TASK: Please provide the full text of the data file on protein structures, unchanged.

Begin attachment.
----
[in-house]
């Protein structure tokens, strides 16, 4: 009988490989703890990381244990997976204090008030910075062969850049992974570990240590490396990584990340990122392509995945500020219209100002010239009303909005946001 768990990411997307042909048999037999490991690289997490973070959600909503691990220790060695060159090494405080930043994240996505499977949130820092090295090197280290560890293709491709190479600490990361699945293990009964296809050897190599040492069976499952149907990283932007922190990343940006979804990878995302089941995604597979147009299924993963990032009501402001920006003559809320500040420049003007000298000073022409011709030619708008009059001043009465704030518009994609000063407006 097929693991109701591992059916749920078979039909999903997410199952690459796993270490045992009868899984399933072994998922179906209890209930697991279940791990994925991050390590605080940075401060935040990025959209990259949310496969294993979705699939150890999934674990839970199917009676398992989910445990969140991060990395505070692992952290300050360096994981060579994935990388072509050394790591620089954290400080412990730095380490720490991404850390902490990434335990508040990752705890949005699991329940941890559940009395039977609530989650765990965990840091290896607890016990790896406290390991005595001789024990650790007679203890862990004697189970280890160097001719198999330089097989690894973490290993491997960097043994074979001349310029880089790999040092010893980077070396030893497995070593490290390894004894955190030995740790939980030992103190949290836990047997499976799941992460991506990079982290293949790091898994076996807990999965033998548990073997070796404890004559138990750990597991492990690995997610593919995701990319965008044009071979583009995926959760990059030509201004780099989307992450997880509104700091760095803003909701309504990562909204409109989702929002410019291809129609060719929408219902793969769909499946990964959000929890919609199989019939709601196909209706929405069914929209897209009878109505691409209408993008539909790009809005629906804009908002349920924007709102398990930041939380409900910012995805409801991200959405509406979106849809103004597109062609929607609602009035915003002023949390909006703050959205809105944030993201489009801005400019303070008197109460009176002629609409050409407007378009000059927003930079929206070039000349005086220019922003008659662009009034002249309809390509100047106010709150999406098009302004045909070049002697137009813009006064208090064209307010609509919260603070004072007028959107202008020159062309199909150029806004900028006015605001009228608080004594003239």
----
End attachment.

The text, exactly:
[in-house]
């Protein structure tokens, strides 16, 4: 009988490989703890990381244990997976204090008030910075062969850049992974570990240590490396990584990340990122392509995945500020219209100002010239009303909005946001 768990990411997307042909048999037999490991690289997490973070959600909503691990220790060695060159090494405080930043994240996505499977949130820092090295090197280290560890293709491709190479600490990361699945293990009964296809050897190599040492069976499952149907990283932007922190990343940006979804990878995302089941995604597979147009299924993963990032009501402001920006003559809320500040420049003007000298000073022409011709030619708008009059001043009465704030518009994609000063407006 097929693991109701591992059916749920078979039909999903997410199952690459796993270490045992009868899984399933072994998922179906209890209930697991279940791990994925991050390590605080940075401060935040990025959209990259949310496969294993979705699939150890999934674990839970199917009676398992989910445990969140991060990395505070692992952290300050360096994981060579994935990388072509050394790591620089954290400080412990730095380490720490991404850390902490990434335990508040990752705890949005699991329940941890559940009395039977609530989650765990965990840091290896607890016990790896406290390991005595001789024990650790007679203890862990004697189970280890160097001719198999330089097989690894973490290993491997960097043994074979001349310029880089790999040092010893980077070396030893497995070593490290390894004894955190030995740790939980030992103190949290836990047997499976799941992460991506990079982290293949790091898994076996807990999965033998548990073997070796404890004559138990750990597991492990690995997610593919995701990319965008044009071979583009995926959760990059030509201004780099989307992450997880509104700091760095803003909701309504990562909204409109989702929002410019291809129609060719929408219902793969769909499946990964959000929890919609199989019939709601196909209706929405069914929209897209009878109505691409209408993008539909790009809005629906804009908002349920924007709102398990930041939380409900910012995805409801991200959405509406979106849809103004597109062609929607609602009035915003002023949390909006703050959205809105944030993201489009801005400019303070008197109460009176002629609409050409407007378009000059927003930079929206070039000349005086220019922003008659662009009034002249309809390509100047106010709150999406098009302004045909070049002697137009813009006064208090064209307010609509919260603070004072007028959107202008020159062309199909150029806004900028006015605001009228608080004594003239």